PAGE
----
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 Author Topic: Condition for stable equilibrium  (Read 34712 times) 0 Members and 2 Guests are viewing this topic. Click to toggle author information(expand message area).
Fu-Kwun Hwang
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 « Embed this message on: May 16, 2005, 07:59:39 am »

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Under the influence of gravity: the condition for stable equilibrium is
the center of gravity [b:22e0df7a63](c.g.)[/b:22e0df7a63] must be lower than the supporting point. (potential energy is minimum)

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lookang
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 « Embed this message Reply #1 on: February 11, 2010, 05:38:31 pm » posted from:SINGAPORE,SINGAPORE,SINGAPORE

great applet! i am trying to re-customize it to allow for 2 mass variables, 2 distances.

i define
d(omega)/dt = -(m1*g*(xl-x) +m2*g*(xr-x))/(inertia1+inertia2)

but it didn't evolution as i thought it would in real life.

i will work on it again.

btw, the time is off by one hour, it is 6.39 pm instead of the time shown 5.39pm. for ur info
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Fu-Kwun Hwang
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 « Embed this message Reply #2 on: February 11, 2010, 05:49:54 pm » posted from:Taipei,T\'ai-pei,Taiwan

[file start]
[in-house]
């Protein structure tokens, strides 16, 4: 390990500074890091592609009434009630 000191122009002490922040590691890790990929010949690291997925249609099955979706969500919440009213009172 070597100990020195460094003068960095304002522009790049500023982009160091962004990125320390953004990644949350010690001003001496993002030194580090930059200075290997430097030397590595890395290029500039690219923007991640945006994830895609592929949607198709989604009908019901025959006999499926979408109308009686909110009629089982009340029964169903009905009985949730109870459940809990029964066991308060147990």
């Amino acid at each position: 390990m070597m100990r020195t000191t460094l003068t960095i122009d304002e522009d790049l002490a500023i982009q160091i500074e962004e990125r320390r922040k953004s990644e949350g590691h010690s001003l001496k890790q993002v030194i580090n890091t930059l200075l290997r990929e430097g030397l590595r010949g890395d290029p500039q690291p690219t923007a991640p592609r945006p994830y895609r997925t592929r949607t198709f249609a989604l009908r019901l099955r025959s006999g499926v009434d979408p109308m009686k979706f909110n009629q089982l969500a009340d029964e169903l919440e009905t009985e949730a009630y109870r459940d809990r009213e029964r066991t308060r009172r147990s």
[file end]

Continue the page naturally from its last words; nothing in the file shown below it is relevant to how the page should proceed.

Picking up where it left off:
If the center of gravity for those two objects is (xc,yc) and the supporting point is (x,y)
The conditions for stable equilibrium is (x=xc and y>yc) when supporting bar is horizontal.

The who system can be model like a pendulum, the supporting point is the tip of the pendulum, and assume all the mass is located at the center of the gravity.

For the time offset:
then click Look and Layout Preferences from the left menu.
You will find "Time Offset:" in the table,  change the value from 0 to 1 (or click auto detect link)
then click Change Profile button , then everything should be fine for your time format.
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lookang
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 « Embed this message Reply #3 on: February 12, 2010, 07:53:20 am » posted from:SINGAPORE,SINGAPORE,SINGAPORE

If the center of gravity for those two objects is (xc,yc) and the supporting point is (x,y)
The conditions for stable equilibrium is (x=xc and y>yc) when supporting bar is horizontal.

The who system can be model like a pendulum, the supporting point is the tip of the pendulum, and assume all the mass is located at the center of the gravity.

This is amazing insight, thanks for the tips, looks like i need to change quite a bit of evolution equation....LOL
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Fu-Kwun Hwang
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 « Embed this message Reply #4 on: February 12, 2010, 10:18:43 am » posted from:Taipei,T\'ai-pei,Taiwan

The first applet was model in the same way. Use the center of gravity relative to the supporting point as a pendulum to model the system. You can check out how it was done.
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Wisdom is to bring the best out of our students. ...Wisdom